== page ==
One time management practice I advocate is this: When you do a thing that wasn’t on your to-do list, write it down anyway and cross it off. This helps you assess what you actually did.
Often when we get to the end of the day, we feel as if we haven’t accomplished much. But this feeling can be deceptive. At the end of the day, review your to-do list. Take time to appreciate what you did accomplish. If unplanned items are there, you’ll have a better sense of what you finished. And if for some reason you failed to accomplish the thing you meant to do, assess why. More importantly, decide whether it’s important.
For example, one item on my to-do list for Sunday was to write 2500 words. That’s way higher than my normal daily word count because I’m behind and I needed to get a lot done on the weekend or overburden myself Monday and Tuesday to reach my 10,000-word goal for the month. That was a partial success, but I only wrote 1500 words, so now I have to do an additional 500 words on Monday and Tuesday.
What I did Sunday that was not on my list was knit a sweater. Is this a problem? I decided it’s not a big problem, because finishing this sweater is one of my goals. But I could have written first and knit later.
So at the end of each day, review what went right and what went wrong and why. Prioritize what needs to be done the next day. Clear out your inbox. Go through your brain dump collection points and sort by importance and deadline. Write your Post-it Note for the next day.
Review at Longer Intervals, Too
Charles E. Hummel, the author of The Tyranny of the Urgent, recommends not only a daily but also a weekly and a monthly review, not only for practical purposes but spiritual ones. He warns that as we get busy, we can lose sight of what’s really important. He writes, “Frenetic service for God can become an escape from God.” Prayer and perspective and planning can keep us from becoming frenetic.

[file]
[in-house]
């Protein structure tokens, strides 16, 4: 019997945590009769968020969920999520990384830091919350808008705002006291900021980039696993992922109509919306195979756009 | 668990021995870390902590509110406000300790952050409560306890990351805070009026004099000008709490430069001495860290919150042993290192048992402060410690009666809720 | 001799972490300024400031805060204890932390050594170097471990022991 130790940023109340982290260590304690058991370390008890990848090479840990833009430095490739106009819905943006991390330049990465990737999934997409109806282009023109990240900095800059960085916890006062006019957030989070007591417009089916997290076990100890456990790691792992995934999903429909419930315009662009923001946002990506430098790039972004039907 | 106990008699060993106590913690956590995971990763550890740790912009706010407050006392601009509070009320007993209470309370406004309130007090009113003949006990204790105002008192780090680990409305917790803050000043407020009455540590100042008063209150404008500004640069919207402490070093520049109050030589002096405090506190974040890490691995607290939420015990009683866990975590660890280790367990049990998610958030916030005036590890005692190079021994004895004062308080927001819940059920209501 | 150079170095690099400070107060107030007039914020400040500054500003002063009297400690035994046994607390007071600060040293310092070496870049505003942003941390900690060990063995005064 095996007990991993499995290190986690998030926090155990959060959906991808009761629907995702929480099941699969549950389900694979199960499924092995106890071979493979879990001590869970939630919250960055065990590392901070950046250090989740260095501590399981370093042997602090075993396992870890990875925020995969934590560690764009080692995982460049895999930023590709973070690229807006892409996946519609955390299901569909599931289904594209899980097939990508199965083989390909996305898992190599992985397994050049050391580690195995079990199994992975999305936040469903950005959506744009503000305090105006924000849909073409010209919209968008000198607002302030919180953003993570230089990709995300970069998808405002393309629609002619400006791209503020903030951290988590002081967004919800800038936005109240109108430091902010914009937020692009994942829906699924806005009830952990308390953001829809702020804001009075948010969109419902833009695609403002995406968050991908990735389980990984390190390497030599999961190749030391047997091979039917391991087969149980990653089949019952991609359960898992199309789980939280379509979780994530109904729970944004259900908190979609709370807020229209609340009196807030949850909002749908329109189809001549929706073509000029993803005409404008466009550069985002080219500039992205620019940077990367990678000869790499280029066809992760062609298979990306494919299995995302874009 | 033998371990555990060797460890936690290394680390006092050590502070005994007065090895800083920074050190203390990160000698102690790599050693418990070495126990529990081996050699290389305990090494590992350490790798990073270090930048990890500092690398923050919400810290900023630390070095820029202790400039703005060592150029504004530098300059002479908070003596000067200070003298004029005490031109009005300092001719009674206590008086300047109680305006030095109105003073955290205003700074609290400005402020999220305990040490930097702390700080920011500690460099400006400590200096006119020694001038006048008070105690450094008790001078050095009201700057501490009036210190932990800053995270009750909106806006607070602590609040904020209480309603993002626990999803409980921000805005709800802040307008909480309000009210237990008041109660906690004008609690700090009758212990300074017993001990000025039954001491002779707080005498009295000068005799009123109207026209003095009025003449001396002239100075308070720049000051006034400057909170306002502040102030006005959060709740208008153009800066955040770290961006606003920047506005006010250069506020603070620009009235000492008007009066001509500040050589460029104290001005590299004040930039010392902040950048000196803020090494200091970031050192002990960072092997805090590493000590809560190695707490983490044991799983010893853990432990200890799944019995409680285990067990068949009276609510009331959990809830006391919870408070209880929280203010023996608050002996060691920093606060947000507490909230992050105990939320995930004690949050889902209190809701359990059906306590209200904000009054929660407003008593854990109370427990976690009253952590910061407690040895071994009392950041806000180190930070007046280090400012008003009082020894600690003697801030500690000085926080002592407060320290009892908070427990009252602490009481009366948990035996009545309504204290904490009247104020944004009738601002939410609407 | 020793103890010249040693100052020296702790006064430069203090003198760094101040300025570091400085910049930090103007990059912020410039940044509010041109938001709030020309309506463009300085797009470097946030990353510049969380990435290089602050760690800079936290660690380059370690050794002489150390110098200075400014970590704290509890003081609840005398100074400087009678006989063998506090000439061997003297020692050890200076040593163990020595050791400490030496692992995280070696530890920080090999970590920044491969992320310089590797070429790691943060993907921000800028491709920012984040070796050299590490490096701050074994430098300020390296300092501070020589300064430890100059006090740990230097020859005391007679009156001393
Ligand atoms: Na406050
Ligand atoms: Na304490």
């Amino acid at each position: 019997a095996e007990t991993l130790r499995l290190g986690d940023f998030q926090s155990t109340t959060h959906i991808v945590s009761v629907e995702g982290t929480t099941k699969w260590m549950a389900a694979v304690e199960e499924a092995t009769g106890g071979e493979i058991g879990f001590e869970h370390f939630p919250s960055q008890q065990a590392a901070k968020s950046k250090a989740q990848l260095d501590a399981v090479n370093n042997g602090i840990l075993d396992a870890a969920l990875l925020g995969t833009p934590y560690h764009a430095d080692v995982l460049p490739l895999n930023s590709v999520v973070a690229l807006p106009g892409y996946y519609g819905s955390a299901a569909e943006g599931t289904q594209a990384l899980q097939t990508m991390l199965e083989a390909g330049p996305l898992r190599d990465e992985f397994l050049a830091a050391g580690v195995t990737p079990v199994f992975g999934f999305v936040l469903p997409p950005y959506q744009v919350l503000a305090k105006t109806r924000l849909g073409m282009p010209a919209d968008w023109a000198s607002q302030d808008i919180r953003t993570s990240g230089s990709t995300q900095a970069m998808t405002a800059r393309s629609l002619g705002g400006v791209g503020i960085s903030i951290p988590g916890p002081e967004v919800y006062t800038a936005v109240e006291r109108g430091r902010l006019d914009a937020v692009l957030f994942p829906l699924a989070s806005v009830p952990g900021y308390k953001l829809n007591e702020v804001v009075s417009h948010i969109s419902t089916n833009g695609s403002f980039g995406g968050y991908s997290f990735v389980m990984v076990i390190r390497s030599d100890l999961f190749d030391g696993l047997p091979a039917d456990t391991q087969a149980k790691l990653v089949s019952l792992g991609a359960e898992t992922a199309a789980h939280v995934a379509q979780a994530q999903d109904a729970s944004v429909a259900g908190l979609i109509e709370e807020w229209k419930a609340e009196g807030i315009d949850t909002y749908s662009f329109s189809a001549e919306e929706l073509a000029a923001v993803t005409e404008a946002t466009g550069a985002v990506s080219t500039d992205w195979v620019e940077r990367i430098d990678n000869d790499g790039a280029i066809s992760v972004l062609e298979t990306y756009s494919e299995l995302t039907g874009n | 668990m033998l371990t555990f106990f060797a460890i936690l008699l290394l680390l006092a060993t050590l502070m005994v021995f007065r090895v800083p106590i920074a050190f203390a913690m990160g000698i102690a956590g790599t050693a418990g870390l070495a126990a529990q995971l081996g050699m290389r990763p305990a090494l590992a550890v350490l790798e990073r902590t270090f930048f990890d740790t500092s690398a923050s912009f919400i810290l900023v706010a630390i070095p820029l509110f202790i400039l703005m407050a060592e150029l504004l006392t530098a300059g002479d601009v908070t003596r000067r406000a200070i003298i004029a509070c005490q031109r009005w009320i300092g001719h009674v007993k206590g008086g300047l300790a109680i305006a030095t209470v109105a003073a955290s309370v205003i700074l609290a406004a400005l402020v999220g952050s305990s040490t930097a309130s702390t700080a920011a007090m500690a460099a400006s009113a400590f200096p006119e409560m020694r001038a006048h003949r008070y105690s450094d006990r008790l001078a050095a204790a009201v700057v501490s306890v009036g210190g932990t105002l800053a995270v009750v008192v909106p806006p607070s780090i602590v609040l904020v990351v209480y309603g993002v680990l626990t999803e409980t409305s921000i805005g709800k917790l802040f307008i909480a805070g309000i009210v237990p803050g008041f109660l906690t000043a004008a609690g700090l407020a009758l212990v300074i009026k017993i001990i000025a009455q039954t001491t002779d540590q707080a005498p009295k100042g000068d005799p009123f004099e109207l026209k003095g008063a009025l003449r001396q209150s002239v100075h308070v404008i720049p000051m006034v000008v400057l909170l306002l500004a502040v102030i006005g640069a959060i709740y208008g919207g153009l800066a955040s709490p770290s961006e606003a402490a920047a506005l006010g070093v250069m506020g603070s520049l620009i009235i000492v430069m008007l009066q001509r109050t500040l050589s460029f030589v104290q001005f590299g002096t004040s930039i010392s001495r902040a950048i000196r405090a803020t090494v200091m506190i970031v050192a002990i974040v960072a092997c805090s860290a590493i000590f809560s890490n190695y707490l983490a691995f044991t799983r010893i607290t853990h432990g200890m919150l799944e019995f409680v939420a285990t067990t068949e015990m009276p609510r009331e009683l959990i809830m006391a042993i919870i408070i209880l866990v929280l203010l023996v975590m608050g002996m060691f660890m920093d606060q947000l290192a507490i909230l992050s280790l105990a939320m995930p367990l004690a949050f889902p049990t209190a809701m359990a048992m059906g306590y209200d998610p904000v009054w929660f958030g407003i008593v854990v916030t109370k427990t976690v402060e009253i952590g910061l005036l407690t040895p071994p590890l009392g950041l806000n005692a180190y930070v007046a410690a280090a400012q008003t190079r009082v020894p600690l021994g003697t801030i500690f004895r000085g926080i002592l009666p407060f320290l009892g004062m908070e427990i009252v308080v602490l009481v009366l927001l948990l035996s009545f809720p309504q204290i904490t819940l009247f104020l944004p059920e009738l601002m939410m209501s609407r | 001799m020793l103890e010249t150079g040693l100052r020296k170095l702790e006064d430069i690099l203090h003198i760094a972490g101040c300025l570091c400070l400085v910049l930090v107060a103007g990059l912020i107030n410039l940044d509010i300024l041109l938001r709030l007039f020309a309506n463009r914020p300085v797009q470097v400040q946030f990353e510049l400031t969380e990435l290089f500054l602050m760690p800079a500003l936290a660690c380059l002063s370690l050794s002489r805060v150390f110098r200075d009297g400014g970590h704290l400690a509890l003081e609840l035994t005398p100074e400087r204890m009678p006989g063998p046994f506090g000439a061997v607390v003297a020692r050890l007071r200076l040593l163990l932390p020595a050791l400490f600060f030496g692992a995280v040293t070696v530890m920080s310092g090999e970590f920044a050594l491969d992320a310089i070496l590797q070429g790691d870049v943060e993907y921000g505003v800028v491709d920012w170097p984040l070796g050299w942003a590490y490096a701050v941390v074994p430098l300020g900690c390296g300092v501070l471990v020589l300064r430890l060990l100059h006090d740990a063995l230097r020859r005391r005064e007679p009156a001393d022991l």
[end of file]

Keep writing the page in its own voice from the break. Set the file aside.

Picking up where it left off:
One hour spent planning is worth four hours of execution.—Crawford Greenewalt, former president of DuPont
If we fail to plan, our time can be taken over by the urgent. But it is possible to spend so much time on calendars and to-do lists and apps that we fail to get the work done.
I once had a free three-month trial subscription to a monthly magazine called Time Management. It only took two issues for me to figure out that no way was I going to subscribe to this magazine. Each issue took more than half an hour to read. You see the problem.
Don’t let your tools or your planning get in the way of doing the work.
A time and motion study can show whether you’re spending too much time keeping track of your time. An app called Rescue Time can also help. It runs in the background on your computer, and sends you a report at the end of the week telling you how you did on your time management goals. You can adjust the settings as needed to classify various apps and websites as productive or not. Rescue Time runs on Mac, Windows, Android, and Linux but not iOS, which is unfortunate for those of us who do a lot of work on an iPad. Upgrading from the free to the paid version will allow you to manually enter that kind of time.
Periodic reviews like this help you take time to appreciate your major milestones and small wins. And the day-end review will help clear your mind and wind down. It also lets you hit the ground running the next day.